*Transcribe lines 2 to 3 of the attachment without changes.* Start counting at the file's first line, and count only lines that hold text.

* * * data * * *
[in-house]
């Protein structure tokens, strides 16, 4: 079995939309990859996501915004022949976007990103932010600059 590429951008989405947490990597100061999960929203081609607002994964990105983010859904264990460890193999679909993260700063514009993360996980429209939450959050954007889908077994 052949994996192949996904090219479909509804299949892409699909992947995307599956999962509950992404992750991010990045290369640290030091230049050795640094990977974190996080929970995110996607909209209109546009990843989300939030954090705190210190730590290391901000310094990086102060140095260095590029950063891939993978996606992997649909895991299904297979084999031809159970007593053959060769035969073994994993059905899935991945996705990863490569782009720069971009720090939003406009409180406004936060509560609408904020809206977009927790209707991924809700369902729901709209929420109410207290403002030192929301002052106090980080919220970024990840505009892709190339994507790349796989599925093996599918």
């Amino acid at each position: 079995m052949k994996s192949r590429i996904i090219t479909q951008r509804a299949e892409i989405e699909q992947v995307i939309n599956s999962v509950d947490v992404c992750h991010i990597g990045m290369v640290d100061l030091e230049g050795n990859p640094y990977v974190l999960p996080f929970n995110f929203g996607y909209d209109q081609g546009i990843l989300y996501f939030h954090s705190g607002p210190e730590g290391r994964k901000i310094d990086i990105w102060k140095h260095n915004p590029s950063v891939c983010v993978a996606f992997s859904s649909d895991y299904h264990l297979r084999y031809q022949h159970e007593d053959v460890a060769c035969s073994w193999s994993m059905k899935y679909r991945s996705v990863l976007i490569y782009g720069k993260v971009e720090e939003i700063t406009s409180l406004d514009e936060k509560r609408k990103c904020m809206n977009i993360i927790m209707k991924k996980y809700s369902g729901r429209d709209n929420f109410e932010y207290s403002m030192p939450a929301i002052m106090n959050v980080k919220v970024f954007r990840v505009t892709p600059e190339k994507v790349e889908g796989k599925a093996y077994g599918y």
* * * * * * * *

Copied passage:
């Protein structure tokens, strides 16, 4: 079995939309990859996501915004022949976007990103932010600059 590429951008989405947490990597100061999960929203081609607002994964990105983010859904264990460890193999679909993260700063514009993360996980429209939450959050954007889908077994 052949994996192949996904090219479909509804299949892409699909992947995307599956999962509950992404992750991010990045290369640290030091230049050795640094990977974190996080929970995110996607909209209109546009990843989300939030954090705190210190730590290391901000310094990086102060140095260095590029950063891939993978996606992997649909895991299904297979084999031809159970007593053959060769035969073994994993059905899935991945996705990863490569782009720069971009720090939003406009409180406004936060509560609408904020809206977009927790209707991924809700369902729901709209929420109410207290403002030192929301002052106090980080919220970024990840505009892709190339994507790349796989599925093996599918």
């Amino acid at each position: 079995m052949k994996s192949r590429i996904i090219t479909q951008r509804a299949e892409i989405e699909q992947v995307i939309n599956s999962v509950d947490v992404c992750h991010i990597g990045m290369v640290d100061l030091e230049g050795n990859p640094y990977v974190l999960p996080f929970n995110f929203g996607y909209d209109q081609g546009i990843l989300y996501f939030h954090s705190g607002p210190e730590g290391r994964k901000i310094d990086i990105w102060k140095h260095n915004p590029s950063v891939c983010v993978a996606f992997s859904s649909d895991y299904h264990l297979r084999y031809q022949h159970e007593d053959v460890a060769c035969s073994w193999s994993m059905k899935y679909r991945s996705v990863l976007i490569y782009g720069k993260v971009e720090e939003i700063t406009s409180l406004d514009e936060k509560r609408k990103c904020m809206n977009i993360i927790m209707k991924k996980y809700s369902g729901r429209d709209n929420f109410e932010y207290s403002m030192p939450a929301i002052m106090n959050v980080k919220v970024f954007r990840v505009t892709p600059e190339k994507v790349e889908g796989k599925a093996y077994g599918y």